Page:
The Rough Rider (Honolulu, Hawaii)
Having to face school, college applications, grades, and even the future simultaneously it can get overwhelming. Everyone faces stress and denying it is not an option.
“The worst kind of stress is when it impacts your performance negatively,” Mr. Taba, and AP psychology teacher said, “to me that’s the worst kind of stress.”
Studies show that stress overload leads to heart disease, weight problems, even depression, and that is just three of the many side effects from stress.
People call the teenage years the easy years: no stress, no jobs, parents provide, and everything looks laid-back from the outside.
“Teachers don’t take in that we have other teachers, and they also don’t use the variables that there are other things going on. We’re growing and stuff so the people around us, too, kinda add and build to the stress,” Tiani Freitas, sophomore, said, “no one really considers what’s going on.”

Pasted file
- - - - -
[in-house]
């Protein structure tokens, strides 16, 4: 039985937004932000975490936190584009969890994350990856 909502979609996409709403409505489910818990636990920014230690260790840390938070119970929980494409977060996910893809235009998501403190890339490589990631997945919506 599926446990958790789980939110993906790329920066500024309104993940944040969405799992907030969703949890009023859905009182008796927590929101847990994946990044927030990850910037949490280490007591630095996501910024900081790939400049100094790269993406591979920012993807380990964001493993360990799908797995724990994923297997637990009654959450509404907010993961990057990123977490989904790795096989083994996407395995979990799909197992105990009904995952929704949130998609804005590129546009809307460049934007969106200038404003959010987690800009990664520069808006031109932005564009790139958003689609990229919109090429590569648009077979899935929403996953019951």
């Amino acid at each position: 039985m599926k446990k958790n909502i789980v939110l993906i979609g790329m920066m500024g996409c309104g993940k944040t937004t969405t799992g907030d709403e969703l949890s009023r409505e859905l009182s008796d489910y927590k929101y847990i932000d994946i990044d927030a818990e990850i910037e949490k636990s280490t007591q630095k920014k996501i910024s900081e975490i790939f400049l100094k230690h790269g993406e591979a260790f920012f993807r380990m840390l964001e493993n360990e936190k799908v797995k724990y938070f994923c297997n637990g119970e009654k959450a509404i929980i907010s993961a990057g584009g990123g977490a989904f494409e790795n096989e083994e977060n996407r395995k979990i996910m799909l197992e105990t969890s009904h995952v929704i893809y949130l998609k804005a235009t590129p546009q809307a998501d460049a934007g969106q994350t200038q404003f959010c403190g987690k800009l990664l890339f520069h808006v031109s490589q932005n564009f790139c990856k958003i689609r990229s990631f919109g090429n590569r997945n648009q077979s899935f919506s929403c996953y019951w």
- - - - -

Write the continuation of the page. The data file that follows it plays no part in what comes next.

Some teachers have said that the school work now is way harder than their times in high school, and students shouldn’t push their stress aside.
“If you don’t deal with little stresses right away,” Mr. Taba said, “then the little stresses will keep adding up to become bigger stresses and we just become more and more anxious.”
So what are the best ways in dealing with stress? The answers given from students and teachers were almost identical. Some ways to deal with stress are to take deep breaths, exercise, surround yourself with friends and family, have someone to talk to, stop for a moment and do what you love, write it out. Also, research shows that social engagement helps to calm you down and to think clearly.
“Circumstances stress you out. I don’t have to worry about my grades and getting into college, but I do have to worry about raising my kids, paying bills, I have different kinds of responsibilities,” Mr. Taba explained.
Photo Credit: The Rough Rider